Markets always find a new way to make a fool out of you. Sometimes that is when the market has done exceptionally well, and you have been too cautious. That tends to be my error as well. I’m too cautious in bull markets, but on the good side, I don’t panic in bear markets, even the most severe of them.
The bull market keeps hitting new highs. It’s the second longest bull market in the last eighty years, and the third largest in terms of cumulative price gain. Let me show you a graph that simultaneously shows how amazing it is, and how boring it is as well.
The amazing thing is how long the rally has been. We are now past 3000 days. What is kind of boring is this — once a rally gets past two years time, price return results fall into a range of around 1.1-2.0%/month for the rally as a whole, averaging around 1.4%/month, or 18.5% annualized. (The figure for market falling more than 200 days is -3.3%/month, which is slightly more than double the rate at which it rises. Once you throw in the shorter time frames, the ratio gets closer to double — presently around 2.18x. Note that the market rises are 3.2x as long as the falls. This is roughly similar to the time spans on the credit cycle.)
That price return rate of 1.4%/month isn’t boring, of course, and is close to where the stock market prediction model would have predicted back in March 2009, where it forecast total returns of around 16%/year for 10 years. That would have implied a level a little north of 2500, which is only 3% away, with 21 months to go.
Have you missed the boat?
If you haven’t been invested during this rally, you’ve most like missed more than 80% of the gains of this rally. So yes, you have missed it.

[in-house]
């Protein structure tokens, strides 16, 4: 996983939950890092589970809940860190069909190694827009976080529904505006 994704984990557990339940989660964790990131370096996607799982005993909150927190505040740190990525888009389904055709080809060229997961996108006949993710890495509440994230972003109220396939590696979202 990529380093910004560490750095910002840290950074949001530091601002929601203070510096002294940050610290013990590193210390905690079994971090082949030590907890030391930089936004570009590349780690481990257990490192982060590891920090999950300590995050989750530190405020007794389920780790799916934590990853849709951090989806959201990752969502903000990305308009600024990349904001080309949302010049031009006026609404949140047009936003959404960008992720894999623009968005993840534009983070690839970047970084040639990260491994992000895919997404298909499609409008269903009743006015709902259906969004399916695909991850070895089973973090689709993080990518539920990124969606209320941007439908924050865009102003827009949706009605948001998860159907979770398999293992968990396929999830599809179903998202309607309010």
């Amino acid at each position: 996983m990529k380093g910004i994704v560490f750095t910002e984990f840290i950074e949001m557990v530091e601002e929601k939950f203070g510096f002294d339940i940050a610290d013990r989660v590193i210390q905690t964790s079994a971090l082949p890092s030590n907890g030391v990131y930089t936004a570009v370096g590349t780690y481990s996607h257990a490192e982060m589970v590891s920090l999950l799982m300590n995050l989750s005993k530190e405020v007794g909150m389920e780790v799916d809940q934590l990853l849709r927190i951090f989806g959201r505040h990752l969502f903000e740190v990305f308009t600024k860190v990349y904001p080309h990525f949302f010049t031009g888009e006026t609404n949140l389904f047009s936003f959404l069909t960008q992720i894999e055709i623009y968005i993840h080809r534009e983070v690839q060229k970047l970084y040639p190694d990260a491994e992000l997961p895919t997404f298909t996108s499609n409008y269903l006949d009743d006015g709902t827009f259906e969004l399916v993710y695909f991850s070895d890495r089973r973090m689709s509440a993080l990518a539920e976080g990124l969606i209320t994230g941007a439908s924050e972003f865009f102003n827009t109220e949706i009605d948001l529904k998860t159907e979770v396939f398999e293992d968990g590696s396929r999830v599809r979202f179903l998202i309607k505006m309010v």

“The Moving Finger writes; and, having writ,
Moves on: nor all thy Piety nor Wit
Shall lure it back to cancel half a Line,
Nor all thy Tears wash out a Word of it.”
― Omar Khayyám from The Rubaiyat
In other words, “If ya missed the last bus, ya missed the last bus. Yer stuck.”
We can only manage assets for the future, and only our decrepit view of the future is of any use. We might say, “I have no idea.” and maintain a relatively constant asset allocation policy. That’s mostly what I do. I limit my asset allocation changes because it is genuinely difficult to time the market.
If you are tempted to add more money now, I would tell you to wait for better levels. If you can’t wait, then do half of what you want to do.
A wise person knows that the past is gone, and can’t be changed. So aim for the best in the future, which at present means having at least your normal percentage of safe assets in your asset allocation.
(the closing graph shows the frequency and size of market gains since 1928)This post was originally published on this site